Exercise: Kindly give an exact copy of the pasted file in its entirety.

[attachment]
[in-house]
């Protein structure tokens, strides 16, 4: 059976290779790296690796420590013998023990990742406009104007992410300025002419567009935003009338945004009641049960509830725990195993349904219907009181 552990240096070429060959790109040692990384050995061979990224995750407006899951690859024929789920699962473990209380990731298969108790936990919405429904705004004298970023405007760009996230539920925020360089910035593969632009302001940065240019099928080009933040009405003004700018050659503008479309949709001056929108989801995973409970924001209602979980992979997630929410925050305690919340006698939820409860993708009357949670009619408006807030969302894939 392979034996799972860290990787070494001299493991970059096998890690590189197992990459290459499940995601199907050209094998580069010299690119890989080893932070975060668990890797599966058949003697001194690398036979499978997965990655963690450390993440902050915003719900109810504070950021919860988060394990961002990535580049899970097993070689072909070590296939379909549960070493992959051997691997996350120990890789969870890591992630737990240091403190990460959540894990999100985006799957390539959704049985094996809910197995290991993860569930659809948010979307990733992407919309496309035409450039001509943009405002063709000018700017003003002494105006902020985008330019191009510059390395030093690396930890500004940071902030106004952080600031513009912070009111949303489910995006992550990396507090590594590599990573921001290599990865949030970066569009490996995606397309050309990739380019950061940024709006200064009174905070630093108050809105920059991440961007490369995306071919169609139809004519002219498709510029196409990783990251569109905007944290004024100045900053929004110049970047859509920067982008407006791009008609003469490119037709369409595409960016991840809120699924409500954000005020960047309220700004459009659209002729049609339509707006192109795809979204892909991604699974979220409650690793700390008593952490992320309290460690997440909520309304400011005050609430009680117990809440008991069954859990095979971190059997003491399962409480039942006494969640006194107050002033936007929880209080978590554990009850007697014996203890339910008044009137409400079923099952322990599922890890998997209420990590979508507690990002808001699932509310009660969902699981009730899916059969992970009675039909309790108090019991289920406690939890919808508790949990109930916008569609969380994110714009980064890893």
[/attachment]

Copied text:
[in-house]
């Protein structure tokens, strides 16, 4: 059976290779790296690796420590013998023990990742406009104007992410300025002419567009935003009338945004009641049960509830725990195993349904219907009181 552990240096070429060959790109040692990384050995061979990224995750407006899951690859024929789920699962473990209380990731298969108790936990919405429904705004004298970023405007760009996230539920925020360089910035593969632009302001940065240019099928080009933040009405003004700018050659503008479309949709001056929108989801995973409970924001209602979980992979997630929410925050305690919340006698939820409860993708009357949670009619408006807030969302894939 392979034996799972860290990787070494001299493991970059096998890690590189197992990459290459499940995601199907050209094998580069010299690119890989080893932070975060668990890797599966058949003697001194690398036979499978997965990655963690450390993440902050915003719900109810504070950021919860988060394990961002990535580049899970097993070689072909070590296939379909549960070493992959051997691997996350120990890789969870890591992630737990240091403190990460959540894990999100985006799957390539959704049985094996809910197995290991993860569930659809948010979307990733992407919309496309035409450039001509943009405002063709000018700017003003002494105006902020985008330019191009510059390395030093690396930890500004940071902030106004952080600031513009912070009111949303489910995006992550990396507090590594590599990573921001290599990865949030970066569009490996995606397309050309990739380019950061940024709006200064009174905070630093108050809105920059991440961007490369995306071919169609139809004519002219498709510029196409990783990251569109905007944290004024100045900053929004110049970047859509920067982008407006791009008609003469490119037709369409595409960016991840809120699924409500954000005020960047309220700004459009659209002729049609339509707006192109795809979204892909991604699974979220409650690793700390008593952490992320309290460690997440909520309304400011005050609430009680117990809440008991069954859990095979971190059997003491399962409480039942006494969640006194107050002033936007929880209080978590554990009850007697014996203890339910008044009137409400079923099952322990599922890890998997209420990590979508507690990002808001699932509310009660969902699981009730899916059969992970009675039909309790108090019991289920406690939890919808508790949990109930916008569609969380994110714009980064890893």